n. The corporations Google, Apple, Facebook, and Amazon viewed as a group, particularly one that wields significant power and influence in modern affairs.
Also Seen As
In France, there’s a new word: GAFA. It's an acronym, and it has become a shorthand term for some of the most powerful companies in the world—all American, all tech giants. GAFA stands for Google, Apple, Facebook, and Amazon.
—Kabir Chibber, “American cultural imperialism has a new name: GAFA,” Quartz, December 01, 2014
Fleur Pellerin, the French digital economy minister, laments that Europe doesn't have a major Internet company. The Web giants — the French call them "GAFA," for Google, Apple, Facebook and Amazon — monopolize the value of data, she says, including data collected from 500 million Europeans. There is no European GAFA to turn to.
—Sylvie Kauffmann, “Europe, Lost on the Digital Planet,” The New York Times, October 14, 2013
2011 (earliest)
We've talked before about how the web is coagulating around a handful of key players. Google, Apple, Facebook and Amazon have the user base and the cash to make it hard for anyone else to emerge as a significant challenger. …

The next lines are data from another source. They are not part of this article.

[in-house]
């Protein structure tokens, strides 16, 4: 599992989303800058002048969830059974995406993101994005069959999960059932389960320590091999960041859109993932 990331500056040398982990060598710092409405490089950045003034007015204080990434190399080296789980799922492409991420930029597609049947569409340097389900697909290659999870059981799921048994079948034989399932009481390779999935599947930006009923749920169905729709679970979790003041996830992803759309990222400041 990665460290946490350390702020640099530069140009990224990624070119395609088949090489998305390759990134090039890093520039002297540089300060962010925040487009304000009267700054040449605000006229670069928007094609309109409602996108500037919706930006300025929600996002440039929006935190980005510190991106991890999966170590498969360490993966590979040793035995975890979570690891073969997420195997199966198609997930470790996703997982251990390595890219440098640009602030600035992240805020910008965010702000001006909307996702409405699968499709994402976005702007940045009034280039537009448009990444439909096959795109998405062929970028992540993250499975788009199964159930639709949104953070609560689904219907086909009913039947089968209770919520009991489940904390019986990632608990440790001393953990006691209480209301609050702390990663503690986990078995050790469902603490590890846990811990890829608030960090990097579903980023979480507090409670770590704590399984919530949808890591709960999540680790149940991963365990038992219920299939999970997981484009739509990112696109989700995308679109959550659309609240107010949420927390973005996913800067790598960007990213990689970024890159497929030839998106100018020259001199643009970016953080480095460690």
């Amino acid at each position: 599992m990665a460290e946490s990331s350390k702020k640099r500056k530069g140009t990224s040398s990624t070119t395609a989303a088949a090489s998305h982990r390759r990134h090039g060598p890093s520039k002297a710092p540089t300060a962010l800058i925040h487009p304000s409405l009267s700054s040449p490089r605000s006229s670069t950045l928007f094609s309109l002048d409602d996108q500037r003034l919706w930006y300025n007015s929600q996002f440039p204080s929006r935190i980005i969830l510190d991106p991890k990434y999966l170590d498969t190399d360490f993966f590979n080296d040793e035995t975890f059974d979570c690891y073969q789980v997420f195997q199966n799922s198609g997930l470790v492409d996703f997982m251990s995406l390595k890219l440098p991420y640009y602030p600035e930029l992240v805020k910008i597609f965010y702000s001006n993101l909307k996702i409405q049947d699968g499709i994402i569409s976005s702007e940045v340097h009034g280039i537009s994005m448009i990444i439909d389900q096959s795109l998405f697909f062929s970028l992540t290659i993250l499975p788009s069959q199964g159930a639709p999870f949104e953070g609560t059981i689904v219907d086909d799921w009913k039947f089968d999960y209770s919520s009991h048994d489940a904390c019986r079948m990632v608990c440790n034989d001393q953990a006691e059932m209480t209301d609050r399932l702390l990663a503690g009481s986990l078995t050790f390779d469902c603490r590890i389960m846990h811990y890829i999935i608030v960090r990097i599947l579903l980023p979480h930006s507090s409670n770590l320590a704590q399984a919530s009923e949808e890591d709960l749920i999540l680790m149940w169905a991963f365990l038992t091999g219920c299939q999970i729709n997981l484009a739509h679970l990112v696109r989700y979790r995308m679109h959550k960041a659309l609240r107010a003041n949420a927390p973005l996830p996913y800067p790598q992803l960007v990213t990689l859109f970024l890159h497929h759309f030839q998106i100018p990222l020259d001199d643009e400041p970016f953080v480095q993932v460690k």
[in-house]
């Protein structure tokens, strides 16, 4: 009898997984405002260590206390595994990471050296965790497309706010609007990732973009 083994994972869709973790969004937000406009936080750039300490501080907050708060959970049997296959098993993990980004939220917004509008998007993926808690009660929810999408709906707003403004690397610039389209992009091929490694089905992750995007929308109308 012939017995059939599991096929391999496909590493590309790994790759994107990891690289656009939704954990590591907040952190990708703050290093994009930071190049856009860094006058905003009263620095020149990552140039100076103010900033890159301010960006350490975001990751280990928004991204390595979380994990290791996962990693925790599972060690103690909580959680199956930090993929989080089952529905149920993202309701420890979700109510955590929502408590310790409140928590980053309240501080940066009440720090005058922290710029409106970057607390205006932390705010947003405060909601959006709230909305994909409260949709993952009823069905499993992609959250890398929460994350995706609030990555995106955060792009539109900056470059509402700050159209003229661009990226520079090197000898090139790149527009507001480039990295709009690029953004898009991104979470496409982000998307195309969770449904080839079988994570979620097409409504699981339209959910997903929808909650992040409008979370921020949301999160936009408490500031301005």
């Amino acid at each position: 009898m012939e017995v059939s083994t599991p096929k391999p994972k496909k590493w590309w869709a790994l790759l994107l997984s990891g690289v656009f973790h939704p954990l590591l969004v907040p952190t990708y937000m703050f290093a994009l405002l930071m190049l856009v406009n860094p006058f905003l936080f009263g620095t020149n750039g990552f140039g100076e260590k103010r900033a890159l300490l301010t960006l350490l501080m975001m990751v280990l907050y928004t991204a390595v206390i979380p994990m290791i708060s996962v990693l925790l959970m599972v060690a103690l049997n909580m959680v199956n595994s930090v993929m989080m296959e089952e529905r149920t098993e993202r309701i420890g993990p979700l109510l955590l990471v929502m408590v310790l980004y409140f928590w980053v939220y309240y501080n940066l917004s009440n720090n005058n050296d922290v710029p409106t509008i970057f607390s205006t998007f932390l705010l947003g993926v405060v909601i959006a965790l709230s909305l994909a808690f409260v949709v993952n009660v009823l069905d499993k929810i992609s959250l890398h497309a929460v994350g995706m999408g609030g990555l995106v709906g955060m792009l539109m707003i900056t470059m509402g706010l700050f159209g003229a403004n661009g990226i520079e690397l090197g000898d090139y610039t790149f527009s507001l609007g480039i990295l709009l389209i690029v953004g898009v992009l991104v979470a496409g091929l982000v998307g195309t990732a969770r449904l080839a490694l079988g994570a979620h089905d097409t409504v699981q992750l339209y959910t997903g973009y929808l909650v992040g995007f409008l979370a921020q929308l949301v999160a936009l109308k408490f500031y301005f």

This week, a number of events reinforce our view GAFA is in charge and also demonstrate how these four tectonic plates of TMT are going to keep bumping against each other.
—Simon Andrews, “Mobile Fix — January 21,” Addictive, January 21, 2011
These four Internet behemoths are also sometimes referred to collectively as GAAF, AFAG, AGAF, FAAG, the Gang of Four, and the Big Four. I hereby create the Rule of Neological Nicknames:
"The measure of an entity's influence in the world is strongly and positively correlated with the number of nicknames that are coined for it."